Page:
To us...it is the norm. Animals get treated like animals. That is not necessarily a bad thing. That only means that they don't get coddled, babied and fancied (not meaning these terms as derogatory, only as how we view the situation). I'm not sure when it started in the US, but it was a HUGE shock as an outsider! The first time I saw a dog in a baby carriage, I just about died laughing!

I think part of it is the luxury of it all. When you are worried about getting food on the table or making sure your kids have tuition for school, you tend not to obsess so much over if your dog has an orthopedic bed in his 5-star accommodations :p

It's interesting to see this now play out in developing countries like India. Now that India is getting more developed and there is a rising middle class, dogs seem to be treated better and better. I have a good amount of people interested in importing a dog for thousands of dollars. That would have been unthinkable for the average family 20 years ago.
 

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I don't necessarily think of them as human, but they are a living breathing creature that deserves to be treated accordingly. I respect my dogs and they respect me. I would never personally leave a dog outside because I would feel guilty. I fix my dogs because I don't want to be part of the overpopulation of homeless dogs, could I avoid an oops litter? Yes, but I'm not taking that chance. Not to mention, I would probably end up keeping all the puppies:rolleyes: Dogs love people unconditionally, too bad people can't be the same way. They want to be around us, they pick up on our feelings, and they don't talk back:) I would do anything for my dogs and people who know me know this. I enjoy everything they offer and what is so hard about giving some back? A fine example is people who can't have children, many of them have dogs and that fills the void in their life...Why?, because in reality dogs need the same thing kids do...food, water, a roof over their head, structure, exercise, etc:) I firmly believe that if a dog is taken into the home and it has issues, getting rid of the dog would be no different then putting a child with problems up for adoption. People need to realize that while dogs aren't human they shouldn't be considered disposable either.
 

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I firmly believe that if a dog is taken into the home and it has issues, getting rid of the dog would be no different then putting a child with problems up for adoption. People need to realize that while dogs aren't human they shouldn't be considered disposable either.
So regardless of the welfare of the other dogs in the household or the needs of the dog in question, no dog should ever be rehomed or euthanized?
 

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I find qbchottu's post about India interesting. When I was in college I had a TA from Africa who said one of the most shocking things for him about the US was the way we treat our pets. Where he was from animals did not come in the house, let alone sleep on the beds with humans.

I think of my dogs more as family members than pets. Same with our cats. I don't think of them as human, but they are more to me than the pets I had growing up. The pets I had growing up did seem more like just pets. Not saying one is better than the other, just a different philosophy as I get older.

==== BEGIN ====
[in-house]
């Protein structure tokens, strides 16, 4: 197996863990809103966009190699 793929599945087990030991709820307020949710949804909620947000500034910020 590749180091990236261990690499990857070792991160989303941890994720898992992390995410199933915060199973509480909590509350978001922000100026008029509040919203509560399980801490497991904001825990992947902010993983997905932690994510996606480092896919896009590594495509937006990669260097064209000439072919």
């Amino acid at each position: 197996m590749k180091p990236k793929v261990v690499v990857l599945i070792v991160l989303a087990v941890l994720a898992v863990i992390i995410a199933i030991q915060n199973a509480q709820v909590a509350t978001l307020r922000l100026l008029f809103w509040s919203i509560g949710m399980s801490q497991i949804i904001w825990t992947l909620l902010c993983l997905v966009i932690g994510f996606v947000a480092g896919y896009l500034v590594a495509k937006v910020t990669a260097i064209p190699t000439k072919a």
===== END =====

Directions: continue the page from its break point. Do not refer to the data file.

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I agree that the most noticible changes started in the 80's BUT I think the popularity of the internet pushed the changes faster. Even as late as '95 when I moved down here my neighbors were aghast that I had FOUR German Shepherds LIVING IN THE HOUSE!!! Unheard of!!! Now almost all my neighbors have house dogs.

I don't mind people who humanize dogs, live and let live, but I resent it when they try to push their beliefs on others.
 

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The problem with humanizing dogs is the owner not educating himself regarding dog behavior, body language, and needs. The dog is treated like a baby and unrealistic expectations are placed on the animal. When the inevitable problems arise, said owner is frustrated and even angry with the "ungrateful" dog. Dog ends up in the shelter, sadly , for being a dog.
 

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I can't really say when it started since I grew up with a dog that was in the house and slept on my bed at night, my sister and I called him our brother and he ment the world to us. I know growing up my Mom and Dad never had a dog in the house but they did have dogs they loved.
I think couples deciding not to have kids and that being a more accepted part of society has played a big role in how dogs are seen as little humans, because I see alot of people who have made that decision, but have dogs or cats in their lives now that they treat like the children they never had.
 

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Now you also have all the issues of liability. It used to be if a kid jumped the fence and got bit on the butt by the resident dog, the parents yelled at the kid and the dog lived another day. Now the dog dies and the parents sue the owner and Junior learns that not respecting other people's property pays off nicely. That, and if someone doesn't like your dog because it barks for five seconds twice a day, your dog gets Antifreeze Pudding.

Sometimes it really is just safer for everyone to have the dog inside. When I have my own home, I'm putting up an 8' perimiter fence with angled barbed wire up top.... :paranoid: